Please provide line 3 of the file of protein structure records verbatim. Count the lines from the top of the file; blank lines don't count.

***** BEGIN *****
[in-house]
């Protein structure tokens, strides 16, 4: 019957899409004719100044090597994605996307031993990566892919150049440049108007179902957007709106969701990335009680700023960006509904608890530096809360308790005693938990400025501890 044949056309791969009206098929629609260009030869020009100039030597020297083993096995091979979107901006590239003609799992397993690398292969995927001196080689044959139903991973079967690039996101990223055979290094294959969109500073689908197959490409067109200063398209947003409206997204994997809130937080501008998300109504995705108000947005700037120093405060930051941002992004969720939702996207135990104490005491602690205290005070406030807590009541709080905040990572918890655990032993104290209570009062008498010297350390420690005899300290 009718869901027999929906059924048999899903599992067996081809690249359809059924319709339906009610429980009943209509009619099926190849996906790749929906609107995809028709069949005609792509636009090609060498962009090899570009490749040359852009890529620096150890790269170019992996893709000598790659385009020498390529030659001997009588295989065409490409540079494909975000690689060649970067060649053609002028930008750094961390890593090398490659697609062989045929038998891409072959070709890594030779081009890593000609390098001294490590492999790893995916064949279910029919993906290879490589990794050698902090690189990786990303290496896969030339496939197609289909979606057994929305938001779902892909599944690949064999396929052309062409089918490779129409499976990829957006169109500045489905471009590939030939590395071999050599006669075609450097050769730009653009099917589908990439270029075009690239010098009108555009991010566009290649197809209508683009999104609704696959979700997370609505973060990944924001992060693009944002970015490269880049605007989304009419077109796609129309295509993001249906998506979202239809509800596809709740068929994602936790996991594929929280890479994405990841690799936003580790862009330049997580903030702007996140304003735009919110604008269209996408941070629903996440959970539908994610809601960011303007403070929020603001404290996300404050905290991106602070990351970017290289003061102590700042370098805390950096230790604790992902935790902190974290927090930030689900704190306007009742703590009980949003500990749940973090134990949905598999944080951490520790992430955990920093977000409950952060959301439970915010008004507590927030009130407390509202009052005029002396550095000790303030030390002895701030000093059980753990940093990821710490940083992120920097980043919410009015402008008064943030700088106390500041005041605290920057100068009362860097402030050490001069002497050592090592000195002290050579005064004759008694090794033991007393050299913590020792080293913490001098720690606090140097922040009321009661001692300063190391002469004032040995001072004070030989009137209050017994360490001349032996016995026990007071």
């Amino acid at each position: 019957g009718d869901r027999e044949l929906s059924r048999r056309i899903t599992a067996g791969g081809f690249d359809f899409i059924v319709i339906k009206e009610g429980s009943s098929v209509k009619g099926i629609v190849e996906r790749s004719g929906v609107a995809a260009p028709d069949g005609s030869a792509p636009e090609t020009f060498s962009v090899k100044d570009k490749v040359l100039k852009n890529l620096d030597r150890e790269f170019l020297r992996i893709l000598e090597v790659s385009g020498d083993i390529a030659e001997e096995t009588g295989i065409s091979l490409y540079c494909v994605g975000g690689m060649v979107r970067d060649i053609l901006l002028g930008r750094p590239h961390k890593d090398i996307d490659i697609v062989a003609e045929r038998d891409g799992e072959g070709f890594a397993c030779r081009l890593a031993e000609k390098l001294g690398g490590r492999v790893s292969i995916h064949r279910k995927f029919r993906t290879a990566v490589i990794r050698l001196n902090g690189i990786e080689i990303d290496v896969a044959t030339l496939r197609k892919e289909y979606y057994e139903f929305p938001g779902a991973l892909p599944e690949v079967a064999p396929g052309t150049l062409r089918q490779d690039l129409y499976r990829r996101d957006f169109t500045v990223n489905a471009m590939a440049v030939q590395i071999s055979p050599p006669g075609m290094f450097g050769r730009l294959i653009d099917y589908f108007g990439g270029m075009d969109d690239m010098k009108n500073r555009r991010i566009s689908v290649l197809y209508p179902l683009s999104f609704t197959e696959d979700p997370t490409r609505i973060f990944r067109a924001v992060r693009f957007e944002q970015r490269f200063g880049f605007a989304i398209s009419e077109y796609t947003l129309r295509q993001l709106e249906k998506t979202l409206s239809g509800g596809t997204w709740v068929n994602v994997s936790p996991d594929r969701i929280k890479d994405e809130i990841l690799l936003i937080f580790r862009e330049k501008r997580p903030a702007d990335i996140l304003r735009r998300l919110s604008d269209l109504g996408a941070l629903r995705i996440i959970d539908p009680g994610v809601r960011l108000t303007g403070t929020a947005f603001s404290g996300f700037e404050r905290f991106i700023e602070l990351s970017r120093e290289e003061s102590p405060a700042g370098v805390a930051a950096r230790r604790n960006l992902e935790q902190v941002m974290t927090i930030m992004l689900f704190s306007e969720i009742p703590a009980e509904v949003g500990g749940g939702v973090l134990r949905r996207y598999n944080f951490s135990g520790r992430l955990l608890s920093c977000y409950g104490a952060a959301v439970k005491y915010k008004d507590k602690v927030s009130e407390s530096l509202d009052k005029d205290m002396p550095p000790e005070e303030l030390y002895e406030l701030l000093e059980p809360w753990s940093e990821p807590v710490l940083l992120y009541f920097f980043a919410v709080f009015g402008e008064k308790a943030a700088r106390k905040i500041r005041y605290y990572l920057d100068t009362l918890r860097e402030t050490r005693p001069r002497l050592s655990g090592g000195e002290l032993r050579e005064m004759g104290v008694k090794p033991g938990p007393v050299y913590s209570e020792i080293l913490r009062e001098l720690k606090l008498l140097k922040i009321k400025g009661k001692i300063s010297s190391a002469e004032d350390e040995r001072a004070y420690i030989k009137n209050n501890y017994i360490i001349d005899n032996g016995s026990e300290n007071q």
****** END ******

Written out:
């Amino acid at each position: 019957g009718d869901r027999e044949l929906s059924r048999r056309i899903t599992a067996g791969g081809f690249d359809f899409i059924v319709i339906k009206e009610g429980s009943s098929v209509k009619g099926i629609v190849e996906r790749s004719g929906v609107a995809a260009p028709d069949g005609s030869a792509p636009e090609t020009f060498s962009v090899k100044d570009k490749v040359l100039k852009n890529l620096d030597r150890e790269f170019l020297r992996i893709l000598e090597v790659s385009g020498d083993i390529a030659e001997e096995t009588g295989i065409s091979l490409y540079c494909v994605g975000g690689m060649v979107r970067d060649i053609l901006l002028g930008r750094p590239h961390k890593d090398i996307d490659i697609v062989a003609e045929r038998d891409g799992e072959g070709f890594a397993c030779r081009l890593a031993e000609k390098l001294g690398g490590r492999v790893s292969i995916h064949r279910k995927f029919r993906t290879a990566v490589i990794r050698l001196n902090g690189i990786e080689i990303d290496v896969a044959t030339l496939r197609k892919e289909y979606y057994e139903f929305p938001g779902a991973l892909p599944e690949v079967a064999p396929g052309t150049l062409r089918q490779d690039l129409y499976r990829r996101d957006f169109t500045v990223n489905a471009m590939a440049v030939q590395i071999s055979p050599p006669g075609m290094f450097g050769r730009l294959i653009d099917y589908f108007g990439g270029m075009d969109d690239m010098k009108n500073r555009r991010i566009s689908v290649l197809y209508p179902l683009s999104f609704t197959e696959d979700p997370t490409r609505i973060f990944r067109a924001v992060r693009f957007e944002q970015r490269f200063g880049f605007a989304i398209s009419e077109y796609t947003l129309r295509q993001l709106e249906k998506t979202l409206s239809g509800g596809t997204w709740v068929n994602v994997s936790p996991d594929r969701i929280k890479d994405e809130i990841l690799l936003i937080f580790r862009e330049k501008r997580p903030a702007d990335i996140l304003r735009r998300l919110s604008d269209l109504g996408a941070l629903r995705i996440i959970d539908p009680g994610v809601r960011l108000t303007g403070t929020a947005f603001s404290g996300f700037e404050r905290f991106i700023e602070l990351s970017r120093e290289e003061s102590p405060a700042g370098v805390a930051a950096r230790r604790n960006l992902e935790q902190v941002m974290t927090i930030m992004l689900f704190s306007e969720i009742p703590a009980e509904v949003g500990g749940g939702v973090l134990r949905r996207y598999n944080f951490s135990g520790r992430l955990l608890s920093c977000y409950g104490a952060a959301v439970k005491y915010k008004d507590k602690v927030s009130e407390s530096l509202d009052k005029d205290m002396p550095p000790e005070e303030l030390y002895e406030l701030l000093e059980p809360w753990s940093e990821p807590v710490l940083l992120y009541f920097f980043a919410v709080f009015g402008e008064k308790a943030a700088r106390k905040i500041r005041y605290y990572l920057d100068t009362l918890r860097e402030t050490r005693p001069r002497l050592s655990g090592g000195e002290l032993r050579e005064m004759g104290v008694k090794p033991g938990p007393v050299y913590s209570e020792i080293l913490r009062e001098l720690k606090l008498l140097k922040i009321k400025g009661k001692i300063s010297s190391a002469e004032d350390e040995r001072a004070y420690i030989k009137n209050n501890y017994i360490i001349d005899n032996g016995s026990e300290n007071q």